DIY Mission Trip or Use a Mission Org? 6 Questions to Ask

Weighing the pros and cons of a DIY mission trip? These questions will help.

Mission trips are an incredible opportunity to invite students into the work of God in communities all across the country and the world. But the way you organize a mission trip can happen in lots of different ways.

Some use a mission organization. Others have a DIY mission trip approach. There are even some that do a combination.

So, which is right for you? These 6 questions will help guide your discernment process.

Since 1994, our YouthWorks team has facilitated mission trips for thousands of teenagers across hundreds of communities. We’re always thrilled to partner with a youth pastor wanting to mobilize their teenagers, but we know there are a lot of churches finding their own way by doing it all themselves. In the end, we want to see churches mobilizing teenagers to serve. That’s the Kingdom work we want to celebrate. So regardless of where these questions take you and your decision, know that we’re cheering you on!

And if you want to jump straight to the resources, here’s a list of FREE resources you can use right away:  

Want to read some more? Let’s dig in.

6 Questions to Ask When Planning a DIY Mission Trip

youth mission trip planning

1: Do you have the time and energy to plan all the logistics of a mission trip?

Planning the logistics of a mission trip is a lot of work. You have to think through every detail from the service opportunities to travel, meals, lodging, free time, programming (worship through teaching and music), small groups, and that’s just the “fun” stuff.

It might be helpful to break down the logistics by category. Here’s a good place to start:

Service Projects

Here are some of the questions you’ll want to think through:

  • Do you have meaningful service opportunities ready for the week?
  • Are they service opportunities that fit the abilities and makeup of your group?
  • Do you have the materials necessary?
  • Do you have “crews” broken out for the service day?
  • What do you have planned as a back-up in case service has to be changed?

Meals / Lodging

Questions you’ll want to answer might include:

  • Do you have meals planned for each day? Snacks included?
  • Are there any dietary needs you have to consider?
  • How will you handle sanitization and food prep safety?
  • Where will you be sleeping and showering?
  • Will you have space in that location for your students to gather in the mornings and evenings?
  • How will you break out sleeping rooms and bathrooms?
  • What sanitization methods will you be using throughout the space?

Programming / Evening Activities

Here’s a quick list of some key questions to consider:

  • Will you do worship as a group?
  • Is there curriculum that you’ll use?
  • How will your students have space to process the day?
  • Will you do any community events to learn about where you’re serving?
  • Are you planning any fun activities outside of the service day?

At YouthWorks, we handle all of these details (and more that aren’t listed). If you go the DIY route, you’ll need to make sure you have the time and energy available to plan and execute these things for your group.

youth mission trip budget

2: Do you have a set budget in mind for your mission trip?

A DIY mission trip takes a ton of energy, but it does potentially help to lower your budget. You’re taking on the work in exchange for the possibility of reducing the cost per student, and if you’re able to do it well, it could be a good boost for your ministry budget.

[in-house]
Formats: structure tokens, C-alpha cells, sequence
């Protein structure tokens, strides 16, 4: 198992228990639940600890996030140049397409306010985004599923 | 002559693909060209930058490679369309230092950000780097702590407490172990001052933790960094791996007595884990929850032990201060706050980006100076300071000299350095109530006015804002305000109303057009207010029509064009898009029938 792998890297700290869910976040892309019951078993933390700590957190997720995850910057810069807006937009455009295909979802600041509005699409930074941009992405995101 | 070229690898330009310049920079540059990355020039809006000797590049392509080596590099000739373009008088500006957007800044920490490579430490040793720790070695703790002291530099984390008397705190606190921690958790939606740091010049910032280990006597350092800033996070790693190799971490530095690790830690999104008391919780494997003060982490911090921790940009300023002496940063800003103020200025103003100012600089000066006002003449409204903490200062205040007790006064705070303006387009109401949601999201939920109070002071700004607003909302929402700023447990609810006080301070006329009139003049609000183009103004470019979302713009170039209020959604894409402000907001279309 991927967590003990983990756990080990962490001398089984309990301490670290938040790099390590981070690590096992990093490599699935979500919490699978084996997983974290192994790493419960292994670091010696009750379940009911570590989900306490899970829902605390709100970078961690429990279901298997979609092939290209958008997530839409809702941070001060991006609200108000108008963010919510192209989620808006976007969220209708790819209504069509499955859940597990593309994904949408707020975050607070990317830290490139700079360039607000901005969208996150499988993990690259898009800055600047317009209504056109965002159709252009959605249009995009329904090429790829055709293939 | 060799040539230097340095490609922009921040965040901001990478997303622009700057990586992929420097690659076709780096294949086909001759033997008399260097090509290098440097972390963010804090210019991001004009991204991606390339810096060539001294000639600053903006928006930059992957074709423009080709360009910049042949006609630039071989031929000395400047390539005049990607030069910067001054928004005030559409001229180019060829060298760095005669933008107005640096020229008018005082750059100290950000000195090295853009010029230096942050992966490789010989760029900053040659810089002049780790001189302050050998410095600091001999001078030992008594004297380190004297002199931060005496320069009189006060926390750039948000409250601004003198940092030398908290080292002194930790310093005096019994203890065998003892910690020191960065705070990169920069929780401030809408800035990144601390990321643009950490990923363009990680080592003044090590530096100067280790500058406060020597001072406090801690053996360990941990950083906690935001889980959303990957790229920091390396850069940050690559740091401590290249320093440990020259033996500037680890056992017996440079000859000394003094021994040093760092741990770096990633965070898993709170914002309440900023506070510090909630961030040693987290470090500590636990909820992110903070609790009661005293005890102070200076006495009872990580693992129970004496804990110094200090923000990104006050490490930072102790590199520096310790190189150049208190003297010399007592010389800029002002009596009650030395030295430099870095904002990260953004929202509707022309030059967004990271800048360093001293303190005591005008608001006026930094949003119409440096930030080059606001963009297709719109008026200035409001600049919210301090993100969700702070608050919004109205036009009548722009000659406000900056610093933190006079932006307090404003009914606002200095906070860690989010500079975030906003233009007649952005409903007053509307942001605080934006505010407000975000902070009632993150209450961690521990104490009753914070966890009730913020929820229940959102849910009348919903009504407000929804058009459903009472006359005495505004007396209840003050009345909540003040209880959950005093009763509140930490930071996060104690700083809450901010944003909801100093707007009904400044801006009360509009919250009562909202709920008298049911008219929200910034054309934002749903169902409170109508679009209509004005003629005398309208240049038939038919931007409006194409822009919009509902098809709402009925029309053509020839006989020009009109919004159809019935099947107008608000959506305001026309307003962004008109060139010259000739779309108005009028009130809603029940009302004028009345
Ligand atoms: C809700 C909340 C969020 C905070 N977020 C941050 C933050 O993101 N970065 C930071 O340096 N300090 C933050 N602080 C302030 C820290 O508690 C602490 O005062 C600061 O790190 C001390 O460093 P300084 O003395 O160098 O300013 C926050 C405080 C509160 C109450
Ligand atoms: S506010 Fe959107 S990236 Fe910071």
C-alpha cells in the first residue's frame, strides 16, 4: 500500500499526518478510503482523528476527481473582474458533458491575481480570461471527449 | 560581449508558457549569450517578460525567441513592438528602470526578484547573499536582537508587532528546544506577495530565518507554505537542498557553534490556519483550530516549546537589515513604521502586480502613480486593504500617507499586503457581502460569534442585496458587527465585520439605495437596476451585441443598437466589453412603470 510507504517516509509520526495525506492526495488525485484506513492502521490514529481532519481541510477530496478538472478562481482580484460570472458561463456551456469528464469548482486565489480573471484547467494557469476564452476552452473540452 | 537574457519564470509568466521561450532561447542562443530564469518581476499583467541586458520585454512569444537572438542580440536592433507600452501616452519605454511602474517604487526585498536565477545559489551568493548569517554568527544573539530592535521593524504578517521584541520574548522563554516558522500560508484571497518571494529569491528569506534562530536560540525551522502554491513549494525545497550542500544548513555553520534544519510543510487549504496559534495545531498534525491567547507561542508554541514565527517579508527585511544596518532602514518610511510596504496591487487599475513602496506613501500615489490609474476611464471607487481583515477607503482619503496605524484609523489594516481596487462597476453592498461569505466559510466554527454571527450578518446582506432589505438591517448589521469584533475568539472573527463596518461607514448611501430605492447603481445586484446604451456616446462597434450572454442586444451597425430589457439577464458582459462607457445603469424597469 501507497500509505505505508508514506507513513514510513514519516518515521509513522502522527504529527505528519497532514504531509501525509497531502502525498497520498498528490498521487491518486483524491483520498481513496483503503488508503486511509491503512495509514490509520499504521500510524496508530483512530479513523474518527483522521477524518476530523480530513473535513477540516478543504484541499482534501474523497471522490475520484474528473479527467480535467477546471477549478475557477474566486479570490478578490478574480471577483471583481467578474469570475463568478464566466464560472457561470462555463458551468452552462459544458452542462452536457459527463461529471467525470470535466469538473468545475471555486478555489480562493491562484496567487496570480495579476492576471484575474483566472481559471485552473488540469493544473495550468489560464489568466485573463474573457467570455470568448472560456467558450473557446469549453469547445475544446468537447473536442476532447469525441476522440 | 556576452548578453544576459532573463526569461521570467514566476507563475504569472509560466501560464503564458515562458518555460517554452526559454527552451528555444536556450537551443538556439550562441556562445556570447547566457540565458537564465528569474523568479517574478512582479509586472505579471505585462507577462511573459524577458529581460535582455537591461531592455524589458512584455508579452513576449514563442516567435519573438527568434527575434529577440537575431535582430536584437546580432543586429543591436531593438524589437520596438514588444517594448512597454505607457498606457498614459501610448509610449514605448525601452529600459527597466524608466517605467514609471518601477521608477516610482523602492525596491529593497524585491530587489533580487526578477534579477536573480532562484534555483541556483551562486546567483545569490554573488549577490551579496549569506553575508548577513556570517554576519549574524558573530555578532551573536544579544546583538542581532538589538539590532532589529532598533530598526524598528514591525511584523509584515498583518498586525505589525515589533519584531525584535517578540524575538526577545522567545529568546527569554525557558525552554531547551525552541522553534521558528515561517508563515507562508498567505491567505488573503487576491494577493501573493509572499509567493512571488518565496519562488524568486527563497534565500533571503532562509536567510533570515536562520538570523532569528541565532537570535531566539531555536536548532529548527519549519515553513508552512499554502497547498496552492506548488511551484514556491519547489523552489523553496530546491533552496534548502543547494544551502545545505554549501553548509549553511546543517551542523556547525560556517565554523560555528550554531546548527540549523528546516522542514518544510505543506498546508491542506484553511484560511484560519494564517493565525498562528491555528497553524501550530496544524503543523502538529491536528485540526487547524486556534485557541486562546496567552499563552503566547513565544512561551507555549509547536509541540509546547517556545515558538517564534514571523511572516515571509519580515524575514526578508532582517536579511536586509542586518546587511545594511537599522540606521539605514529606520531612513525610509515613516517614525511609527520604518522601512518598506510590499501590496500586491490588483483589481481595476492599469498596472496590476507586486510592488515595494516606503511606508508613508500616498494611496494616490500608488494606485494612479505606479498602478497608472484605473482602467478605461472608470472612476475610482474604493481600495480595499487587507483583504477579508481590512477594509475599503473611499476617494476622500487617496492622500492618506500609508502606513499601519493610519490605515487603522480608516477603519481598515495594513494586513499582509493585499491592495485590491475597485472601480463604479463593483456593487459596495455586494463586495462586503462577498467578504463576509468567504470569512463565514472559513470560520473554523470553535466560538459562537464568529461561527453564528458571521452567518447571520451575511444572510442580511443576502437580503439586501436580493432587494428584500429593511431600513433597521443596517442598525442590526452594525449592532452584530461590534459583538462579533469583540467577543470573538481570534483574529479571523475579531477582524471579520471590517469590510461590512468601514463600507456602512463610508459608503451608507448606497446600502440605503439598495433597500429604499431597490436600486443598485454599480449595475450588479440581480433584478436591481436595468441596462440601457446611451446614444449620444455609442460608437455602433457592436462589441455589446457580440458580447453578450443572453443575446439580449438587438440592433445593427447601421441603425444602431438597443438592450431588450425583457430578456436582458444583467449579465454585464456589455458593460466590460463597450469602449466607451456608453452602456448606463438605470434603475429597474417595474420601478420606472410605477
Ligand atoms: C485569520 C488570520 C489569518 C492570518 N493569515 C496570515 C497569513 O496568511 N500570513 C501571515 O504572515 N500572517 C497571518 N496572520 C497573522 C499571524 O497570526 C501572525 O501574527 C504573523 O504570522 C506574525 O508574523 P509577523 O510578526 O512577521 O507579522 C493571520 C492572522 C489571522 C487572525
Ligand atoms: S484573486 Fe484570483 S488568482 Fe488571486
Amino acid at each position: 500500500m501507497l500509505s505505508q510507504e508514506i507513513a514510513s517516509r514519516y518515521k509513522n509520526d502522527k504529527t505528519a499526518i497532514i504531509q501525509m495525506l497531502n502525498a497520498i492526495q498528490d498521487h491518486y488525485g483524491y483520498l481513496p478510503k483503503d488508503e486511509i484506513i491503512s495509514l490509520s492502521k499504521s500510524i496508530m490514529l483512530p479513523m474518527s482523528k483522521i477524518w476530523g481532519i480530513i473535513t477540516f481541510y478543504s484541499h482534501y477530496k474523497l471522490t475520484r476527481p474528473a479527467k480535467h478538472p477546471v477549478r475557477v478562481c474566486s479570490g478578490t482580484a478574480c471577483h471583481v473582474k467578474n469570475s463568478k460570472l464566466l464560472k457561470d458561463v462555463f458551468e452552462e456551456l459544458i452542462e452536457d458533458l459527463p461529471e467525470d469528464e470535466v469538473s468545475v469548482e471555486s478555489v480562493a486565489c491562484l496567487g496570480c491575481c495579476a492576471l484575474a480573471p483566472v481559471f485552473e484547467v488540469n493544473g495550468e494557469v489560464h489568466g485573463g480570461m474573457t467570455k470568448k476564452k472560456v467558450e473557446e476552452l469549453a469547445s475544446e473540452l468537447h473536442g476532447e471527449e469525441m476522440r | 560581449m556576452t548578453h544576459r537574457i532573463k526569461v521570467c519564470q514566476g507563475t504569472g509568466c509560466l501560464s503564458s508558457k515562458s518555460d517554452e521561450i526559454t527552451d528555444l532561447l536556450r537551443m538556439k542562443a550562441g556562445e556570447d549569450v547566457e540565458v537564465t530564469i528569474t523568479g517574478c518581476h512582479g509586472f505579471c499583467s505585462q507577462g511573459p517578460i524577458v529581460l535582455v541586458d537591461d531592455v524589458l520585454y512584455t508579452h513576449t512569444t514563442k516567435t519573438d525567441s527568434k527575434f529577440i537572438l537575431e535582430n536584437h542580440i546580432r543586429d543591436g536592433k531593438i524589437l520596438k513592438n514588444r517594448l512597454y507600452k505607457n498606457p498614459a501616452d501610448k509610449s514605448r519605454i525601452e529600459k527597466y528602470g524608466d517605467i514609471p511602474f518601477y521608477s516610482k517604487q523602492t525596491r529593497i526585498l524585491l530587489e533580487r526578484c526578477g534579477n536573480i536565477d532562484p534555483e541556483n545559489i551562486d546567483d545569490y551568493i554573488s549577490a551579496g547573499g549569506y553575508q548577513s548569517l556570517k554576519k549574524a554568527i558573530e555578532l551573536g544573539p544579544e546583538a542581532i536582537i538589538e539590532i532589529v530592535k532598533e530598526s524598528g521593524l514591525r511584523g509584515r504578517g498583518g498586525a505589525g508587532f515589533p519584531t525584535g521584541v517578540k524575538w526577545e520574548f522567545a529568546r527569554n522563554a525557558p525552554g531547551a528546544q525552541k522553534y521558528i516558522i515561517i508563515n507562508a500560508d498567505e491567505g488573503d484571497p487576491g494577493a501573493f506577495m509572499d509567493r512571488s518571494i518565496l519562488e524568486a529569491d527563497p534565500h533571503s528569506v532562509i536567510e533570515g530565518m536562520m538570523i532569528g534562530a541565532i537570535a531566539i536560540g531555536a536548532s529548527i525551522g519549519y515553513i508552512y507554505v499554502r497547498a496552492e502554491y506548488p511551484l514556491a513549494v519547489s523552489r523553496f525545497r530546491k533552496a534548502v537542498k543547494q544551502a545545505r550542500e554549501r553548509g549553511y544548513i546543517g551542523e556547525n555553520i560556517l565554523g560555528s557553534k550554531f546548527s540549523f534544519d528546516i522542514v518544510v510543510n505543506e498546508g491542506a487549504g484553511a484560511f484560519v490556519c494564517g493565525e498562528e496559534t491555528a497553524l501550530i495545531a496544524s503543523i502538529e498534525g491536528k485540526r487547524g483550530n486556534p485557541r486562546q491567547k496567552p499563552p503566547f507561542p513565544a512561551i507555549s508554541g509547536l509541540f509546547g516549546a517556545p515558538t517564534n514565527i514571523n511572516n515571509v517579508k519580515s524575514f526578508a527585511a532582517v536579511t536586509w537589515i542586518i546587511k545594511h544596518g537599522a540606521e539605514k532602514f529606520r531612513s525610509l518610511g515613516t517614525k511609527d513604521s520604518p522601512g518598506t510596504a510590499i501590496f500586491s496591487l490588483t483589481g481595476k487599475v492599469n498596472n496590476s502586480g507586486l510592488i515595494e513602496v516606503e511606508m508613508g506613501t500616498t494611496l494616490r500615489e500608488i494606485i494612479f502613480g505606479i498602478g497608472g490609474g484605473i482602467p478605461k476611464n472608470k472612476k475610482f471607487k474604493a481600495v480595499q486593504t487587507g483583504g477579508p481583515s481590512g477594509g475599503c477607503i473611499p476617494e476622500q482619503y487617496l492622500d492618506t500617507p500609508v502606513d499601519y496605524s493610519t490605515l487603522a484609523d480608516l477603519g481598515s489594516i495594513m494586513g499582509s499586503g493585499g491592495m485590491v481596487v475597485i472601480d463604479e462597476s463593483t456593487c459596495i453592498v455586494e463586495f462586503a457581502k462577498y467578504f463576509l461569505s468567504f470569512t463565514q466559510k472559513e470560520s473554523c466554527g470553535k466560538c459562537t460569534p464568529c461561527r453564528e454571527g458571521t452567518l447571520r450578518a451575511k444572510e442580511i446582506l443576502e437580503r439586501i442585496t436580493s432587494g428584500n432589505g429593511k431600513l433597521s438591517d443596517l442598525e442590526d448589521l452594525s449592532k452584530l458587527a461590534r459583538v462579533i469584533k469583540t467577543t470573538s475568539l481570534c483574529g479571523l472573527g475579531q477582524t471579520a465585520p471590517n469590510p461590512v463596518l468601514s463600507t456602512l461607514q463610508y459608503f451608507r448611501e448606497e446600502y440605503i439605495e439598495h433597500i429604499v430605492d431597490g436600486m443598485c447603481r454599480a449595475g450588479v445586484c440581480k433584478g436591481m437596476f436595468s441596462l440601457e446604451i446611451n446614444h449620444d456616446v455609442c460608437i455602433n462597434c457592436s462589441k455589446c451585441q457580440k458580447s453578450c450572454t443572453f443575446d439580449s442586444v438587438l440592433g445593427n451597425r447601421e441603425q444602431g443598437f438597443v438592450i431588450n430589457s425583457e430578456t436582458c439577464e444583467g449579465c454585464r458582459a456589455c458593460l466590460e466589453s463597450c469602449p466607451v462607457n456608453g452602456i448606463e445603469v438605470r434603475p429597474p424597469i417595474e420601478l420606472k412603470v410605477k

Here are some key things to consider when it comes to your budget:

  • What are the travel costs involved? Are you flying? Do you need to rent a car? What will you plan for gas? How about rental insurance for each vehicle?
  • If you’re traveling more than 6 hours, will you stop and stay somewhere along the way?
  • What are the costs for food during the week?
  • What costs should you prepare for the service project materials?
  • Are there evening activities that you should prepare for?
  • What is the cost for lodging throughout the week?
  • If showers are not included at your lodging, will you need to pay to get access to a public or private showering facility?
  • What emergency fund should you have prepared?

Most of these costs are built into the cost of a YouthWorks trip. We do have customized trip options where you can pick and choose elements that you want to include for your trip. But regardless if you go a turn-key or custom route for your trip, you’ll want to make sure budget includes all of it.

There is a great budget planning guide in The Ultimate Mission Trip Planning Guidebook >>. It’s a FREE resource, so don’t invent the wheel. Download it and let it support your ministry.

Youth mission trip on-site team

3: Who is going to be your execution team on-site?

All the front-end planning of a DIY mission trip is good and necessary, but it doesn’t mean a thing if you don’t have a team to help execute the details once you’re on-site.

You have to build a team of people (not just 1 other person) who can be responsible for executing all the details, leading when you’re not available, and playing the behind-the-scenes roles that keep everything moving throughout the week.

Our YouthWorks staff take on all those execution pieces. So if you’re doing a DIY mission trip, here are some areas where you’ll want to have your execution team focus on:


A service leader is someone who will handle all the logistics of service opportunities during the day. If you’re serving in multiple locations, they travel between sites to make sure everyone gets serving and has all the materials they need. They also help problem solve if anything comes up. This is a strong, up-front leader who knows how to plan ahead and think on their feet.


A kitchen lead is someone who focuses on keeping your group fed and hydrated. They also lead sanitization efforts while prepping and serving meals. This person is definitely comfortable behind-the-scenes and they keep things moving.